Index of content:
Volume 107, Issue 6, June 2000
- STRUCTURAL ACOUSTICS AND VIBRATION 
107(2000); http://dx.doi.org/10.1121/1.429346View Description Hide Description
In complex structures, curvature and impedance discontinuities (e.g., junctions) couple bending and longitudinal waves. Propagation losses for longitudinal waves are often much less than losses for bending waves, and damping treatments often less effective on longitudinal waves. When the dissipation in longitudinal waves is less than that on bending waves, longitudinal waves can provide an efficient means of power flow between bending waves generated at one location and bending waves that are a source of acoustic radiation at another location. In order to design and locate effective treatments, knowledge of the power flow in longitudinal as well as bending waves is required. The measurement of power in both bending and longitudinal waves when both waves are present is demonstrated. Measurements conducted on a straight beam and a T-beam are compared to predictions obtained using finite element methods. The effect of coupling between waves at the junction in a T-beam is illustrated using results from measurements of power flow.
107(2000); http://dx.doi.org/10.1121/1.429347View Description Hide Description
Acoustic compliant coatings are a common approach to mitigate the radiation and scattering of sound from fluid-loaded submerged structures. An acoustic compliant coating is a coating that decouples an acoustic source from the surrounding acoustic medium; that is, it provides an acoustic impedance mismatch (different density and speed of sound product). Such a coating is distinct from an ordinary compliant coating in that it may not be resilient in the sense of low stiffness, but still provides an acoustic impedance mismatch. Ideally, the acoustic coating is applied uniformly over the entire surface of the fluid-loaded structure to minimize the acoustic radiation and scattering. However, in certain instances, because of appendages, it may not be practically possible to completely cover the surface of a fluid-loaded structure to decouple it from the adjacent acoustic medium. Furthermore, there may be some inherent advantages to optimizing the distribution of the coating around areas from which the acoustic radiation appears to be dominant. This would be analogous to the application of damping treatment to a vibrating structure in areas where the vibration levels are highest. In the case of the acoustic radiation the problem is more complex because of the coupling between the acoustic fluid and the structure. In this paper, the influence of a partial coating on the acoustic radiation from a fluid-loaded, cylindrical shell of infinite extent and excited by either a line force or an incident plane acoustic wave is examined. The solution to the response and scattered pressure is developed following the procedure used by the authors in previous work on the scattering from fluid-loaded plates and shells. The coating is assumed to be normally reacting providing a decoupling layer between the acoustic medium and the structure; that is, it does not add mass or stiffness to the base structure. The influence of added mass or stiffness of the coating can be included as an added inhomogeneity and treated separately in the solution.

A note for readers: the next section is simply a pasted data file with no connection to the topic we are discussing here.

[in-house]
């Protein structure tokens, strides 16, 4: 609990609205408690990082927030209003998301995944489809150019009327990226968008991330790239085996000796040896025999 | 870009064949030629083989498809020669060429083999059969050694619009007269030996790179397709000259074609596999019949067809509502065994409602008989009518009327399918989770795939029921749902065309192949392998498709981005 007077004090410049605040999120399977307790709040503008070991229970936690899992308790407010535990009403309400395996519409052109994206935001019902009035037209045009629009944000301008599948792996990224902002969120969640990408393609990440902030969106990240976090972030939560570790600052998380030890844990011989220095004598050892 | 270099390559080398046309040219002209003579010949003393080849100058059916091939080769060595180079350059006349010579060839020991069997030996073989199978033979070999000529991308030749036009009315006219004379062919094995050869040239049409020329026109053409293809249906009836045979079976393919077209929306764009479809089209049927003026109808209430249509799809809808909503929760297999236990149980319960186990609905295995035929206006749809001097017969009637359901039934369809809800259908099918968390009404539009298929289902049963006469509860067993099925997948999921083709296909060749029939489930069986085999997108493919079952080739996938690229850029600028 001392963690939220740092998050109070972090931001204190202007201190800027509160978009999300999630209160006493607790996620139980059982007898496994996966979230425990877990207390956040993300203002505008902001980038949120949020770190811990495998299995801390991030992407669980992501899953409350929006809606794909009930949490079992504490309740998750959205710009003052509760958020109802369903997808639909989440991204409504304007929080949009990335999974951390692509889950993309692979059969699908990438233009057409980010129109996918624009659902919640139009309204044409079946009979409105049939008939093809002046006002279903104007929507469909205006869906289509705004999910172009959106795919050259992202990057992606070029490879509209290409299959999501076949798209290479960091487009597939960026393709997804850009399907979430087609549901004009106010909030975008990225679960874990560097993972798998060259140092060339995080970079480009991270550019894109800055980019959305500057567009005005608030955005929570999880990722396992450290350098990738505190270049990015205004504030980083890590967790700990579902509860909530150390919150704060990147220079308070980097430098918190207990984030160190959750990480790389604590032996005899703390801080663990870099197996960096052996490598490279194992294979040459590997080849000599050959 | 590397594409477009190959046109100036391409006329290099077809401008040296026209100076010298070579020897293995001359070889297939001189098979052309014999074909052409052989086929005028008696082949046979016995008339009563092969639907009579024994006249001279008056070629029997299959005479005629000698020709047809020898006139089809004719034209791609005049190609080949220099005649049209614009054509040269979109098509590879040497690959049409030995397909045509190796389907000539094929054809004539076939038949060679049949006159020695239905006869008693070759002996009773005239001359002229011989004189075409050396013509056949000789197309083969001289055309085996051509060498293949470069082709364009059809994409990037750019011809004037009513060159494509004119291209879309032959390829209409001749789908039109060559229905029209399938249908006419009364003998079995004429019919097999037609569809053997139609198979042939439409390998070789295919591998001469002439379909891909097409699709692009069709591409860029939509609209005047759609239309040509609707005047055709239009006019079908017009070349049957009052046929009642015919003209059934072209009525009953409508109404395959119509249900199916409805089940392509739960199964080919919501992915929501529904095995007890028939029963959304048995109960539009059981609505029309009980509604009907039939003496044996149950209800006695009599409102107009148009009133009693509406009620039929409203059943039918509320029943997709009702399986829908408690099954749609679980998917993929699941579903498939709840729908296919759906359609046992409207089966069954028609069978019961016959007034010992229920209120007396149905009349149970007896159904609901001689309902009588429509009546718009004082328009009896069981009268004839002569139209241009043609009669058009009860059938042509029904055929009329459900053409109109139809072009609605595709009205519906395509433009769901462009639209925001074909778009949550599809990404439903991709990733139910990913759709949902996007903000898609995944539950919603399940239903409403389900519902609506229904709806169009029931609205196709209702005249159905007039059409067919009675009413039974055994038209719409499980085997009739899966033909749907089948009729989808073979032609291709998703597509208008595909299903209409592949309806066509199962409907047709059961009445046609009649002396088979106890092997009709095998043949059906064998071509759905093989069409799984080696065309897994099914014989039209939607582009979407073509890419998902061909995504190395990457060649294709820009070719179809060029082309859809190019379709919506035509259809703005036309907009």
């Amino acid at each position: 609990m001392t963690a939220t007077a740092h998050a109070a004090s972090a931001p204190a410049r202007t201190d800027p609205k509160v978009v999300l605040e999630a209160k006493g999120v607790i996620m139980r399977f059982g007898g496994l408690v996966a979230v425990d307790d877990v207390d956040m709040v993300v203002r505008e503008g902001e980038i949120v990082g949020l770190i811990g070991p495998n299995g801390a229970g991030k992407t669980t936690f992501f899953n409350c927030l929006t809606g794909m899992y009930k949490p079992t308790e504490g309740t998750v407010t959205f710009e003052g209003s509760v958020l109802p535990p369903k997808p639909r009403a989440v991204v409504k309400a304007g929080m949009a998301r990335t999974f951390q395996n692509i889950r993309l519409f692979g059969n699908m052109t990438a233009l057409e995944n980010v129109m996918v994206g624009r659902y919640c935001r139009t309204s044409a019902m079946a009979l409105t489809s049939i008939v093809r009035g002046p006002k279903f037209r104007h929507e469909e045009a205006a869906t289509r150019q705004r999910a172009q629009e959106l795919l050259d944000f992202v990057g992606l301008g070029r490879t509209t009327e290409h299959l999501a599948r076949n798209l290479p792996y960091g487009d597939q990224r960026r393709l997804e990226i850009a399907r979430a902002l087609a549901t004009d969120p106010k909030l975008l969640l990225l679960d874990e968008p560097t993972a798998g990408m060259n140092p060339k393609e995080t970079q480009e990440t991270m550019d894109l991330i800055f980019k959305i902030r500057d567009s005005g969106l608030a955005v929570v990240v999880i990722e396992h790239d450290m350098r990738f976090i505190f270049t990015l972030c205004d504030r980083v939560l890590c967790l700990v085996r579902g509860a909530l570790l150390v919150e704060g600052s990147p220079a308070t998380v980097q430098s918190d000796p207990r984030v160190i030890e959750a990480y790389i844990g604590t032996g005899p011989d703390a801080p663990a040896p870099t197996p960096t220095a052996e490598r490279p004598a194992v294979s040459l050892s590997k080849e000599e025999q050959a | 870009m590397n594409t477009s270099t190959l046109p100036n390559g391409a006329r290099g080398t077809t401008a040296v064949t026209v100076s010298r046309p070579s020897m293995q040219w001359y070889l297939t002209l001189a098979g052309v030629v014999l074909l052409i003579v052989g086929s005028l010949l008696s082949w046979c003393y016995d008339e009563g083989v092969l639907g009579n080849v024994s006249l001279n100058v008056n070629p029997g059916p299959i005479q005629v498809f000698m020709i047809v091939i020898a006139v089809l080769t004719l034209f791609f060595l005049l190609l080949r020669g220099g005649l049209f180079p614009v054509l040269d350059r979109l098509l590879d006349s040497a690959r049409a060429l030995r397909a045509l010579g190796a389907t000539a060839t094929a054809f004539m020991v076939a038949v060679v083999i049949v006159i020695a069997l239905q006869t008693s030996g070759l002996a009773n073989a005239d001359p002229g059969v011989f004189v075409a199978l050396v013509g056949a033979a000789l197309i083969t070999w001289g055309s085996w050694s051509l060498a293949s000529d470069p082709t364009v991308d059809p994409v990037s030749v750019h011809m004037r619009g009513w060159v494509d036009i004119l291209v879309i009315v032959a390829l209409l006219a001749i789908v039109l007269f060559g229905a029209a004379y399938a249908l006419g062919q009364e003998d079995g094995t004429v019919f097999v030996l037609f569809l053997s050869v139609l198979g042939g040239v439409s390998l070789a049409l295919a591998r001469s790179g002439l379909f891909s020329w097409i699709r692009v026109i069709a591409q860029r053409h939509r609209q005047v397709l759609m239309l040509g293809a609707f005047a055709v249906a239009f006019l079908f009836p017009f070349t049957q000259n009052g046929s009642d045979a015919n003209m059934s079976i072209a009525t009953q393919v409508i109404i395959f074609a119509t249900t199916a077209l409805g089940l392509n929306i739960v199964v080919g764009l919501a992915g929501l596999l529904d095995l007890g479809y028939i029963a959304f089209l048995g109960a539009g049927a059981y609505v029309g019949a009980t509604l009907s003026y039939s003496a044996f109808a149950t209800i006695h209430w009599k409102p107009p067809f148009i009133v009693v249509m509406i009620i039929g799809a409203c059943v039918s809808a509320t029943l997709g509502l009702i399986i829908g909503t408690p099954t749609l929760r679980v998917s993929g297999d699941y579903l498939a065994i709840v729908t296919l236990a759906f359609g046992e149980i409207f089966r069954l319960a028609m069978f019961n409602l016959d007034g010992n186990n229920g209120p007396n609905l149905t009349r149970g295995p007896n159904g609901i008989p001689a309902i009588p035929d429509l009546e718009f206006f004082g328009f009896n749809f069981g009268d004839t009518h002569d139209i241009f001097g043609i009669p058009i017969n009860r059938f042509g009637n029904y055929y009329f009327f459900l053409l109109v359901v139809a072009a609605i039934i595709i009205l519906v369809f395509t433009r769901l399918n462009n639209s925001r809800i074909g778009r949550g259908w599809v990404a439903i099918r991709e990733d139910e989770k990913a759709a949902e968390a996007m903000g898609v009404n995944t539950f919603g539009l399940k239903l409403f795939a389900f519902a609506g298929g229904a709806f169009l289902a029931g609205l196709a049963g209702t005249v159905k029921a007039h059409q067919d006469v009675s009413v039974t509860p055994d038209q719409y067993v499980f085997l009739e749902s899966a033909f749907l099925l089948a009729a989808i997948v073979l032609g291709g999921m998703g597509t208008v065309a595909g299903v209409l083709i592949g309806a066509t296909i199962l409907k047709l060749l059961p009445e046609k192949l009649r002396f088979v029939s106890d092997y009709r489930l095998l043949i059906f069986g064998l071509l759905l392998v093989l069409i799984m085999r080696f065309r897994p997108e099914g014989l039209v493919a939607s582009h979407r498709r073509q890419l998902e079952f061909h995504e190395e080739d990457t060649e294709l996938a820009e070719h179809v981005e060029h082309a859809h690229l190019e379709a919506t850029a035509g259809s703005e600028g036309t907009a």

107(2000); http://dx.doi.org/10.1121/1.429348View Description Hide Description
The acoustic scattering from a fluid-loaded stiffened cylindrical shell is described by using elasticity theory. The cylindrical shell is reinforced by a thin internal plate which is diametrically attached along the tube. In this model, cylindrical shell displacements and constraints expressed from elasticity theory are coupled to those of the plate at the junctions, where plate vibrations are described by using plate theory. The present model is first validated at low frequency range by comparison with a previous model based on the Timoshenko–Mindlin thin shell theory and by experimental results. Theoretical and experimental resonance spectra are then analyzed in a high frequency range Only resonances due to the wave are clearly observed in this frequency range, and their modes of propagation are identified. Furthermore, wave propagation is detected, because of the presence of the reflection of this wave at the shell-plate junctions.